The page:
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Publication Europe's forests at a glance — a breath of fresh air in a changing climate
Forests do not only provide us food, fibre and medicine, they regulate our climate and improve our quality of life. Human activities and climate change exert increasing pressure on our forest resources and the services they provide. With increasing demand on forests services on the one side, and uncertainty and risks linked to climate change on the other, we need to ensure that forests can continue fulfilling their multifunctional role.
Located in Publications
Indicator Assessment Exceedance of air quality limit values in urban areas (CSI 004) - Assessment published Aug 2010
Particulate Matter (PM 10 ) In the period 1997-2008, 18-50 % of the urban population was potentially exposed to ambient air concentrations of particulate matter (PM 10 ) in excess of the EU limit value set for the protection of human health (50 microgram /m 3 daily mean not be exceeded more than 35 days a calendar year); (Figure 1). Nitrogen dioxide (NO 2 ) In the period 1997-2008, 6-41 % of the urban population was potentially exposed to ambient air nitrogen dioxide (NO 2 ) concentrations above the EU limit value set for the protection of human health (40 microgram NO 2 /m 3 annual mean). There was a slight downwards trend over the period (Figure 1). Ozone (O 3 ) In the period 1997-2008, 13-62 % of the urban population in Europe was exposed to ambient ozone concentrations exceeding the EU target value set for the protection of human health (120 microgram O 3 /m 3 daily maximum 8-hourly average, not to be exceeded more than 25 times a calendar year by 2010). The 62 % of the urban population exposed to ambient ozone concentrations over the EU target value was recorded in 2003, which was the record year. There was no discernible trend over the period (Figure 1). Sulphur dioxide (SO 2 ) In the period 1997-2008, the fraction of the urban population in EEA-32 member countries that is potentially exposed to ambient air concentrations of sulphur dioxide in excess of the EU limit value set for the protection of human health (125 microgram SO 2 /m 3 daily mean not to be exceeded more than three days a year), decreased to less than 1 %, and as such the EU limit value set is close to being met everywhere in the urban background (Figure 1).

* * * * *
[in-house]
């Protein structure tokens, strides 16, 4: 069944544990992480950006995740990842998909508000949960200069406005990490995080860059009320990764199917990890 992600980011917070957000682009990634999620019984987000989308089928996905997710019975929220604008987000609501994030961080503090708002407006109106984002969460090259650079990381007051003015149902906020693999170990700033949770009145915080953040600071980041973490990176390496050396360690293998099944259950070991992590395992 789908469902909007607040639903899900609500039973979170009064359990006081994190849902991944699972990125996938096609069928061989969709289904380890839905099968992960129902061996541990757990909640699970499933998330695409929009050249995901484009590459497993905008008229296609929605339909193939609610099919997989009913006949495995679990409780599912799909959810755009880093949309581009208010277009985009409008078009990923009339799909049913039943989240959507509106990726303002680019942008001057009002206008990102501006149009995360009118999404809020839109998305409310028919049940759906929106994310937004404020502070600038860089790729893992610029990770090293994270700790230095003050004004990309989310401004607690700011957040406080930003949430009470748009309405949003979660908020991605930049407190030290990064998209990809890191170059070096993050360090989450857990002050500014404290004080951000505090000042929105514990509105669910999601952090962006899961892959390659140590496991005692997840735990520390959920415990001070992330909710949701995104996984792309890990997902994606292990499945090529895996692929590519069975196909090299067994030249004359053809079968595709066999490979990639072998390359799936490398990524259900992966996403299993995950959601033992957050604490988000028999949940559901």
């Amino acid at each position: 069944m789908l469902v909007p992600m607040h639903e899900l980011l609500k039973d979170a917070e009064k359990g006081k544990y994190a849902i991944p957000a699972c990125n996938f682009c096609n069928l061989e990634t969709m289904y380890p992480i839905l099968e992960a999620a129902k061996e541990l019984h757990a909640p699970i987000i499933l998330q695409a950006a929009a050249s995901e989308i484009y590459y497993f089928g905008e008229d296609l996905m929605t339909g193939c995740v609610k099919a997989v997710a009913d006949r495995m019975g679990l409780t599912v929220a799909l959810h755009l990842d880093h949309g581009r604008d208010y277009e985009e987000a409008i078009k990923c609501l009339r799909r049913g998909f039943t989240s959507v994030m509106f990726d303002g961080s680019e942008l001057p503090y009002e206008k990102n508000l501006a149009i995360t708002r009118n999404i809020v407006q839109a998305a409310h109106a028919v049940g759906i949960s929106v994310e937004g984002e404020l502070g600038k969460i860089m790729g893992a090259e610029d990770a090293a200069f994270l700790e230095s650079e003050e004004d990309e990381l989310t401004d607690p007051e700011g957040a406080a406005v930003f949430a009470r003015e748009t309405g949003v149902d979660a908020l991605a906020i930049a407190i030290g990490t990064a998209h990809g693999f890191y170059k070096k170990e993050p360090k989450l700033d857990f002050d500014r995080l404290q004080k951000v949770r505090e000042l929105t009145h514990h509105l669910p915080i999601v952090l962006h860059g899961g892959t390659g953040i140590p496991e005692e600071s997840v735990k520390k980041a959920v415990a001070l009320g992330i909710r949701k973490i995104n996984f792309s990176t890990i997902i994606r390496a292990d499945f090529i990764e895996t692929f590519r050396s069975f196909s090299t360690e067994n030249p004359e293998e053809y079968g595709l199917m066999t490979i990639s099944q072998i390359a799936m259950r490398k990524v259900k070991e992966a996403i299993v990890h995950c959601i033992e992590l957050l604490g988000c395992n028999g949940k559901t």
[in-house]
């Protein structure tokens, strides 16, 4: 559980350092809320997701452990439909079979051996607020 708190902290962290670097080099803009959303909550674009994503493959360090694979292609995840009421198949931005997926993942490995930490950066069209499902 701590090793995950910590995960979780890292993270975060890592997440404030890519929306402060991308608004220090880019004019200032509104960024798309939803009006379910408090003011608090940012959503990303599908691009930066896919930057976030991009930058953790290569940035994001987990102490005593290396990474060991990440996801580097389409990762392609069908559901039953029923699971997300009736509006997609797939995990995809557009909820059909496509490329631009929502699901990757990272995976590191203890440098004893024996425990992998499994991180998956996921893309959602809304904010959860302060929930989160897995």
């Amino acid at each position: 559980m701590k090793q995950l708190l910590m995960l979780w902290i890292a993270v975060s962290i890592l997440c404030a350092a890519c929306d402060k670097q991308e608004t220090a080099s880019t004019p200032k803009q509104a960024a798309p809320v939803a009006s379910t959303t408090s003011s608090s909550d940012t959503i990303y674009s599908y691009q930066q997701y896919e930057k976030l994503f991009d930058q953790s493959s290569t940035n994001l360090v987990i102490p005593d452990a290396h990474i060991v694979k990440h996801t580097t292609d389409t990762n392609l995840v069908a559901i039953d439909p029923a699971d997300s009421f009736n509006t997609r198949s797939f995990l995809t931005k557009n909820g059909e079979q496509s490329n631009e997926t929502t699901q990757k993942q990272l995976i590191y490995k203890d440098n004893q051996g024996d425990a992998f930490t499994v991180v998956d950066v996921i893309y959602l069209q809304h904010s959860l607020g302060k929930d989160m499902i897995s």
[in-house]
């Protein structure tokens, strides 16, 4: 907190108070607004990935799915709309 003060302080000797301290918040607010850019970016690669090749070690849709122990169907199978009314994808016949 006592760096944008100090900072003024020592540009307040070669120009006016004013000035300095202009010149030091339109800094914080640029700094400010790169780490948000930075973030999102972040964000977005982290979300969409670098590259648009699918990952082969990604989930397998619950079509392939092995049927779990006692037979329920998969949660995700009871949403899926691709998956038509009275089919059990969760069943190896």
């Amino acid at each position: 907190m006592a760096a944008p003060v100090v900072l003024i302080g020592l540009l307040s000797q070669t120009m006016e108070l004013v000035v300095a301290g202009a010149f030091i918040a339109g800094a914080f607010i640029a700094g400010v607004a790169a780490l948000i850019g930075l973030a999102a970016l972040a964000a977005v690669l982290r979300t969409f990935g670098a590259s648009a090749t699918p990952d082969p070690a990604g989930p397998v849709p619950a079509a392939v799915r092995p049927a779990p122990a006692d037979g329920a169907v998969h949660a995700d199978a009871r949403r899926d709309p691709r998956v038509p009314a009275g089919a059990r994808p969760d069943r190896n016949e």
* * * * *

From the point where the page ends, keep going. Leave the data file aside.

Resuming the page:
Located in Data and maps Indicators Exceedance of air quality limit values in urban areas
File Expert interview: transport and environment